The brain, the Internet and the future of work
It is not uncommon to think that knowing is something that goes on in the brain. Perhaps astonishingly, the evidence that it is really so is not quite clear. Some scientists have recently expressed doubts. The mind, they have argued, is not a thing to which a place can be allocated. Intellectual life is essentially social and interactive, they say. Life is carried on through communication between people. These researchers claim that interactions are not secondary by-products of thinking. They are the primary sites of that activity.
The structures of the brain and the Internet look the same. In the brain there are neurons that link as a result of being active at the same time. This firing together creates a connection that increases the strength of their connection. On the Internet there are servers and people that are linked in temporary interaction, sometimes as a result of being inspired and interested in the same topic. This short-term communication sometimes leads to a longer relationship increasing the strength of the connection. No neuron links with all the other neurons at the same time. No server links with all the other servers at the same time, and no one person interacts with all the other people at the same time. So all communication is always contextual and local, whether in the brain, in an organization, or on the Internet. However, local here does not mean spatially local. The nodes in local interaction can be physically located far away, in different parts of the world. The Internet redefines what the local, in local interaction, means.
We often think of individuals as independent and self-contained. The view suggested here sees individuals as nodes of the complex networks they form, co-creating themselves and the reality in which they participate.
Our social interactions play a role in shaping our brain. We know now that repeated experiences sculpt the synaptic connections and rewire our brain. Our relationships gradually frame the neural circuitry. Being chronically depressed by others or being emotionally nourished and enriched has lifelong impacts. This is of course unwelcome news to someone whose relationships tend towards the negative but it also points to where the possibilities for repairing the situation might be. And they are not inside a person’s head.
We can no longer see our minds as independent and separate but as thoroughly social. The human mind is not located and stored in an individual. Rather, what we have called the individual mind is something that arises continuously in relationships between people.
This is why we need to focus on communication practices in addition to, and perhaps even instead of, communication technologies. Communication starts with acknowledgement. It is about paying attention to others and making room for them in our lives. Our attention should be on questions such as who is talking and who is being silenced, who is included and who is being excluded, who I acknowledge and who acknowledges me?
In a corporate context, an organization is still metaphorically a picture of walls defining who is inside and who is outside a particular box. Who is included and who is excluded. Who we are and who they are. This way of thinking was fine in repetitive work where it was relatively easy to define what needed to be done and by whom as a definition of the quantity of labor and quality of capabilities. As a result, management practice created two communication designs: the process chart and reporting lines.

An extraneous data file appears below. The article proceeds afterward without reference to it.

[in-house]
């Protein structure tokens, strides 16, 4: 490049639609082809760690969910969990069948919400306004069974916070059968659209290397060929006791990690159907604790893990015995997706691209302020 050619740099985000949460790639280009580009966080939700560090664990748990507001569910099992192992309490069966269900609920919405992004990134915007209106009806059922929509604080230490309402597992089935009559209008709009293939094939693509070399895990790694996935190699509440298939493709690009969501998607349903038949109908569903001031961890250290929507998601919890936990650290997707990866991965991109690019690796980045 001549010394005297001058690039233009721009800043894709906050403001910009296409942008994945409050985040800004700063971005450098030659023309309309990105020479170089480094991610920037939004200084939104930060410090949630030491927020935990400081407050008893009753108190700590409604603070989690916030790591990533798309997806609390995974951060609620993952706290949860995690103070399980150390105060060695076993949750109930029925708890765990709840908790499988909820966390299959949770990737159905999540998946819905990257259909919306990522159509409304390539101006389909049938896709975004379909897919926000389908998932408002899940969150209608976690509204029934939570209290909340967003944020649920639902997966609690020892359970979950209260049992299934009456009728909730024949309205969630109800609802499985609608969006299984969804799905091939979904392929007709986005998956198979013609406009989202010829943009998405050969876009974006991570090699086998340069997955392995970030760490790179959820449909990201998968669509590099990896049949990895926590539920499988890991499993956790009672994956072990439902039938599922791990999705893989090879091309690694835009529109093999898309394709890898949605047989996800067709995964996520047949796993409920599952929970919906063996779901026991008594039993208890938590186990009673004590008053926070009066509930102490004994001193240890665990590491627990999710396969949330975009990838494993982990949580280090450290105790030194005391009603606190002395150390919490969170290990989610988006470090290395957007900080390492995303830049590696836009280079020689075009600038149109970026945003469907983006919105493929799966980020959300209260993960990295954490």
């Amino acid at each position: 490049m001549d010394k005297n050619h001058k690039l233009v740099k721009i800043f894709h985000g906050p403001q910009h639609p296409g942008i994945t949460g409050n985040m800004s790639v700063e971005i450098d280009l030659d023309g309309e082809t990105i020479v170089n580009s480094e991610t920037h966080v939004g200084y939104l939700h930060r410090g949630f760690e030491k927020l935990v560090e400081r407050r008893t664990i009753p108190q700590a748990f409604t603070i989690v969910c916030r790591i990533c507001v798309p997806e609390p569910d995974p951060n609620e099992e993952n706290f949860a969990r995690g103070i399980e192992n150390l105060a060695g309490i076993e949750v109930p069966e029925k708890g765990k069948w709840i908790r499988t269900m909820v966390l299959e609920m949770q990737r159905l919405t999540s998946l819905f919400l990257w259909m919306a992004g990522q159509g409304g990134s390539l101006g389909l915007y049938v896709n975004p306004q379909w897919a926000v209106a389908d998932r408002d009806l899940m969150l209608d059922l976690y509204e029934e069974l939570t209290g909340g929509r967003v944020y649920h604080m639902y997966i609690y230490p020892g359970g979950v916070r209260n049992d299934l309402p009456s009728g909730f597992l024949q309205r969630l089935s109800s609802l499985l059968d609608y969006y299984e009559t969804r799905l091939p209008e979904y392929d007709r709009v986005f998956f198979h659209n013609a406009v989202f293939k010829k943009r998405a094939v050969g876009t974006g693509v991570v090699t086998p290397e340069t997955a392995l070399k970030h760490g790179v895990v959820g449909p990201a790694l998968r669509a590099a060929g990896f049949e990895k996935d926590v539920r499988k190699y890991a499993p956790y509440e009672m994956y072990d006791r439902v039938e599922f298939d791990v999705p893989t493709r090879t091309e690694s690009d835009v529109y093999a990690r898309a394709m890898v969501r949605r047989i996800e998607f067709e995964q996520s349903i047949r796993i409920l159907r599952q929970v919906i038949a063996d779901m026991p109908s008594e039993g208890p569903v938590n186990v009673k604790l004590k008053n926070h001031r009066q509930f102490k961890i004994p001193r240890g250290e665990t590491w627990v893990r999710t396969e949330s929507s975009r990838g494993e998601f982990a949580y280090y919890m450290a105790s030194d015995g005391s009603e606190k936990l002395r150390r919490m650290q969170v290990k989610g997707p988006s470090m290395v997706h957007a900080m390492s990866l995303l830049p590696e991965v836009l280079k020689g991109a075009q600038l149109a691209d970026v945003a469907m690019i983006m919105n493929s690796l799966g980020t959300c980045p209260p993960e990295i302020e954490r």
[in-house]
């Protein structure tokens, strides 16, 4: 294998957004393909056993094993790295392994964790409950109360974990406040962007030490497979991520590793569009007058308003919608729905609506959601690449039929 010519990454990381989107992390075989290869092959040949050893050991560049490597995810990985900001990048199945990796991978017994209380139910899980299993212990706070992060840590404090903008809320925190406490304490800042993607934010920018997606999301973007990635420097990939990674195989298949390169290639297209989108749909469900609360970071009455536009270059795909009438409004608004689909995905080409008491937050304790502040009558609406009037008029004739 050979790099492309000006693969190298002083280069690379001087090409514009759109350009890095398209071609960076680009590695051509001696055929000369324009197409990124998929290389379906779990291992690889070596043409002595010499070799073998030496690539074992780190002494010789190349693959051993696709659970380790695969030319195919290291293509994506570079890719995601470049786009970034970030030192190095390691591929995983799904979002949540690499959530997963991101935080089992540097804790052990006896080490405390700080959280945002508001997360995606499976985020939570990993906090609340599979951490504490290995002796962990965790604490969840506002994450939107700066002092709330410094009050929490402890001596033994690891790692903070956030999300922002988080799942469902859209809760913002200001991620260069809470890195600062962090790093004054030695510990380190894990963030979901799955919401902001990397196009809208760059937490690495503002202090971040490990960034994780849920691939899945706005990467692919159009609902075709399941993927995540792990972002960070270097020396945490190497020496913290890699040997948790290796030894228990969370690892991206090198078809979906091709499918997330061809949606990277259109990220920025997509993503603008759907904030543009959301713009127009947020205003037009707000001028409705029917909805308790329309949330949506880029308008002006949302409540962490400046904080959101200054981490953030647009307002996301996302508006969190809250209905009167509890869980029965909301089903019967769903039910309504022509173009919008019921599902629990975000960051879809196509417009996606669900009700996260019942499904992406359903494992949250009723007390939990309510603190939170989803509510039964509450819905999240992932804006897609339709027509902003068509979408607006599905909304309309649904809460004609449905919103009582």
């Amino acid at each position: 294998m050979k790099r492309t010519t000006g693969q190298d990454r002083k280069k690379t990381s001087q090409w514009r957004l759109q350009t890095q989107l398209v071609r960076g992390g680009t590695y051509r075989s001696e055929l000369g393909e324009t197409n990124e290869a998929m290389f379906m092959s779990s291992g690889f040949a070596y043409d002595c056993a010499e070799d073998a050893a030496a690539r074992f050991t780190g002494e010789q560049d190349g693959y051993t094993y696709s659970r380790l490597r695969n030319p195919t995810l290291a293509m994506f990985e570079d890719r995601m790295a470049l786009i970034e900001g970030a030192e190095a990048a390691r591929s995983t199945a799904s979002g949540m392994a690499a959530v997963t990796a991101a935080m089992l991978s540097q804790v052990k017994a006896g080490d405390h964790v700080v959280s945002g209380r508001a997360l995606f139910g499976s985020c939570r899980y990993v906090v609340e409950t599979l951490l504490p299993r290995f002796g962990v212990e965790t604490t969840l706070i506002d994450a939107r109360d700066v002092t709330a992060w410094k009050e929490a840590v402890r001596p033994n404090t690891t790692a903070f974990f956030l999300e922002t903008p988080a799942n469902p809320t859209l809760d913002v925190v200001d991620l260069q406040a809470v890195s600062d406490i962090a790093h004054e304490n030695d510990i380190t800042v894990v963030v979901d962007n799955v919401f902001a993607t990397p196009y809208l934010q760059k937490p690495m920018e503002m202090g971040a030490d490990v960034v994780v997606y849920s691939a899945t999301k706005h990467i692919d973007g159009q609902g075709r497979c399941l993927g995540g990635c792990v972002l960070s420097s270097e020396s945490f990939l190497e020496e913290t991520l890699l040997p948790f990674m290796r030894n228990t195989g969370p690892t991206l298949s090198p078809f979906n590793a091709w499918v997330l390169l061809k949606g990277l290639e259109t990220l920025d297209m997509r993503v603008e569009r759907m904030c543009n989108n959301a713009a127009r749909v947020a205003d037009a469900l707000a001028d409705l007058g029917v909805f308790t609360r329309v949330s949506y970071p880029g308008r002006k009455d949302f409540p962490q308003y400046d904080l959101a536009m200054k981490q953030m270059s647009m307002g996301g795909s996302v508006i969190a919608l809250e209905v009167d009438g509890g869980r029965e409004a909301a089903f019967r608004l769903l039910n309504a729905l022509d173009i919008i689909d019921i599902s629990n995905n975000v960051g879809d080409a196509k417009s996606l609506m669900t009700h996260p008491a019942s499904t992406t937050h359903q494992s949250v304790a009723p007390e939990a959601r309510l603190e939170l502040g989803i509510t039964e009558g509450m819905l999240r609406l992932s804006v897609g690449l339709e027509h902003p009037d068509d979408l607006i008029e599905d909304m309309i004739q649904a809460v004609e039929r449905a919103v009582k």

In creative, knowledge based work it is increasingly difficult to know the best mix of capabilities and tasks in advance. In many firms reporting routines are already the least important part of communication. At the same time, much more flexibility than the process maps allow is needed. The variables of creative work have increased beyond systemic models of process design. It is time to learn from the brain and the Internet.
What if the organization really should be an ongoing process of emergent organizing? Instead of thinking about the organization as a structure, let’s think about contextual communication. If we take this view we don’t think about walls but about connections and how groups are formed around what we actually do. The new task is to make possible very fast linking and thus to make it as easy as possible to get the best contributions from the whole network.
The focal point in organizing is not the organizational entity one belongs to, or the manager one reports to, but the reason that brings people together. What purposes, activities and tasks unite us? What is the cause of interdependence and group formation? These contexts should create transparent, permeable boundaries between them, not walls. Instead of the topology of organizational boxes that are often the visual representation of work, the architecture of work is a live graph of interdependence and accountability. Yes, accountability, because the interaction itself constrains and not only enables the people in the interaction.
Changing the way we communicate is the way we change organizations. Changing the conversation is not a major programme or change process. It is about understanding and influencing participation. It is sometimes about new connections, new conversations, and new people actively taking part. It is often about asking different kinds of questions and pointing to different kinds of issues.
The human brain has more than 100 billion neurons. There are around 3 billion Internet users at the moment. So we are still far away from the cognitive potential of the brain when it comes to possible link combinations of communication between people. But this may be humankind’s most valuable untapped resource!
On any scale we choose to look at things, there can be no change without changes in the patterns of communication.
More information: Learning rewires the brain.